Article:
"Major League Baseball is doing a tremendous job," Acta said. "It's unfortunate that the system that was set up, [that] it worked that way. Our dream is to sign a professional contract. In the past there, if a guy wasn't 17 or 18 years old, it was tough to get signed."

Hernandez was 20 when he signed, but by using the name and age of Carmona -- a distant relative -- he was able to persuade the Indians that he was only 17 years old. On Sunday, Hernandez declined to delve into the specifics of his decision, and whether it was his own, or whether he was coerced into changing his name.

"Really, for me," said Hernandez, speaking through interpreter Charisse Dash, one of the pitcher's agents, "I'm just going to keep moving forward and not talk about that."

Hernandez did speak about his strong feelings of remorse, and how he wanted to spend time sending a message of prevention to young Dominican ballplayers while the pitcher was sequestered in his home country. Hernandez went around to different camps, speaking to players who were near the age at which they typically sign contracts.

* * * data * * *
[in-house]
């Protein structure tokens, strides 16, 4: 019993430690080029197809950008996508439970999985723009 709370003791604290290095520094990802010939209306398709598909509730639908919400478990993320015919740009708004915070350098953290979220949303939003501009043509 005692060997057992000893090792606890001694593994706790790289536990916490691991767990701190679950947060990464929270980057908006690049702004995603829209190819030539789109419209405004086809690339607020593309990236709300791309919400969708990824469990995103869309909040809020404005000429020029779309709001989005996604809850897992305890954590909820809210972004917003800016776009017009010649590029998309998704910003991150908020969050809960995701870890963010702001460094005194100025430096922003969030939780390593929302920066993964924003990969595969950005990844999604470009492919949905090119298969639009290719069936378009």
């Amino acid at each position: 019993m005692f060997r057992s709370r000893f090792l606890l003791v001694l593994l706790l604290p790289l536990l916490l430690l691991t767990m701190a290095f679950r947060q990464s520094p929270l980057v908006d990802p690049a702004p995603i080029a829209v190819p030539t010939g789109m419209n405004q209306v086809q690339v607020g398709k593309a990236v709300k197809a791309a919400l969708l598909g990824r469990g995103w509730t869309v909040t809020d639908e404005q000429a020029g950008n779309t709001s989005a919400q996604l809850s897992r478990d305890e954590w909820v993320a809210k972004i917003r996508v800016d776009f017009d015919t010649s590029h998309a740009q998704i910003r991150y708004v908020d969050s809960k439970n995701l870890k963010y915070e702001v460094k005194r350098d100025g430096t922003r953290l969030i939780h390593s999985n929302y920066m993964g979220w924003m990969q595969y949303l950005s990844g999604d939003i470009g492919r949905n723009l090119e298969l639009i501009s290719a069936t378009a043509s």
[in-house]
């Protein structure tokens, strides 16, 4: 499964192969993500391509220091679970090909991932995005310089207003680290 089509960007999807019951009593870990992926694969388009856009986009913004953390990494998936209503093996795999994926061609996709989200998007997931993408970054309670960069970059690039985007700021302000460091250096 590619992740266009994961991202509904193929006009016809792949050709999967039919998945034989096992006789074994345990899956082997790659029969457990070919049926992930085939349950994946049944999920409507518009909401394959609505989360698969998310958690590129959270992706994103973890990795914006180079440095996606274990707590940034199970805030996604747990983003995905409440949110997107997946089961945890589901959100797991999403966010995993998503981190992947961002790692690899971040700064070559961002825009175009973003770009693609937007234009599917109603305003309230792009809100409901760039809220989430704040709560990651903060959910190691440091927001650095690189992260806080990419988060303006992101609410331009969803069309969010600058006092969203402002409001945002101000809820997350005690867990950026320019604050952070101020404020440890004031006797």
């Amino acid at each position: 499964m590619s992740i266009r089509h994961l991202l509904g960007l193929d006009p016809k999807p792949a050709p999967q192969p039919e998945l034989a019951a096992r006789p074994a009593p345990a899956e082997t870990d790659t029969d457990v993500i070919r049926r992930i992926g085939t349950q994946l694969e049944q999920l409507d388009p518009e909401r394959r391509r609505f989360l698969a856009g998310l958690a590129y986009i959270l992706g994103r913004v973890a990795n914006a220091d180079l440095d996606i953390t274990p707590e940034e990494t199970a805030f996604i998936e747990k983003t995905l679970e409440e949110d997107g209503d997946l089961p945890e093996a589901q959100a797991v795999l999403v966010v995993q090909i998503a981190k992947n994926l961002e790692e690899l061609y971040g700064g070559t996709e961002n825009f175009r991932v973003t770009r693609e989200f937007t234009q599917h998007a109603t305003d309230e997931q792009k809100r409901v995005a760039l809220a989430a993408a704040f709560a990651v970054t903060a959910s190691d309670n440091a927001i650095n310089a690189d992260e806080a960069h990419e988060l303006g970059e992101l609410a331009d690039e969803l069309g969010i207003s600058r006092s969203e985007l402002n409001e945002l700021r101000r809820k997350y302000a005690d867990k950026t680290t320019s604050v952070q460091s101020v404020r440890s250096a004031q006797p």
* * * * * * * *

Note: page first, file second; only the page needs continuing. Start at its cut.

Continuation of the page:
"I told them not to do what I did," Hernandez said. "I really focused on players between the age of 15-16 that we're about to sign. I wanted to be there for them to ask questions and be a source for them, so they didn't have to make the same mistake I did."

Hernandez described the past several months as "chaotic" for him in terms of dealing with the reaction in the Dominican Republic to his crime. He said the most humiliating moments were his trips back to the American consulate, where he had to check in multiple times to see if he could gain clearance to return to the United States.

Each time Hernandez stepped back into those offices, embarrassment swept over him.

"Those were the hardest moments," he said, "just having to go in there again was difficult."